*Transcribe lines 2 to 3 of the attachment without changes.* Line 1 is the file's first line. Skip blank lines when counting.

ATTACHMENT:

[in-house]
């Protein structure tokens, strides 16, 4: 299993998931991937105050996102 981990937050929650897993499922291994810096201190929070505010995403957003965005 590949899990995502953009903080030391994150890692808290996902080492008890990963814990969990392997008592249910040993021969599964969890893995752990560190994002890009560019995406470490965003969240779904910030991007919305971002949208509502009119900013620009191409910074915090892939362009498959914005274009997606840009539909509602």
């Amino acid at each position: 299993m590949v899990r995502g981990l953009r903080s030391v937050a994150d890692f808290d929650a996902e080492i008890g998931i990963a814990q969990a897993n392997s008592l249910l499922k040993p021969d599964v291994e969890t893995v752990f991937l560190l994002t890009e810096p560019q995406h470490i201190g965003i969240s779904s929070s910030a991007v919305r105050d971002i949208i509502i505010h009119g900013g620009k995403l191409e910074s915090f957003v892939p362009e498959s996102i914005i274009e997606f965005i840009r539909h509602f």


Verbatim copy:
């Protein structure tokens, strides 16, 4: 299993998931991937105050996102 981990937050929650897993499922291994810096201190929070505010995403957003965005 590949899990995502953009903080030391994150890692808290996902080492008890990963814990969990392997008592249910040993021969599964969890893995752990560190994002890009560019995406470490965003969240779904910030991007919305971002949208509502009119900013620009191409910074915090892939362009498959914005274009997606840009539909509602």
């Amino acid at each position: 299993m590949v899990r995502g981990l953009r903080s030391v937050a994150d890692f808290d929650a996902e080492i008890g998931i990963a814990q969990a897993n392997s008592l249910l499922k040993p021969d599964v291994e969890t893995v752990f991937l560190l994002t890009e810096p560019q995406h470490i201190g965003i969240s779904s929070s910030a991007v919305r105050d971002i949208i509502i505010h009119g900013g620009k995403l191409e910074s915090f957003v892939p362009e498959s996102i914005i274009e997606f965005i840009r539909h509602f």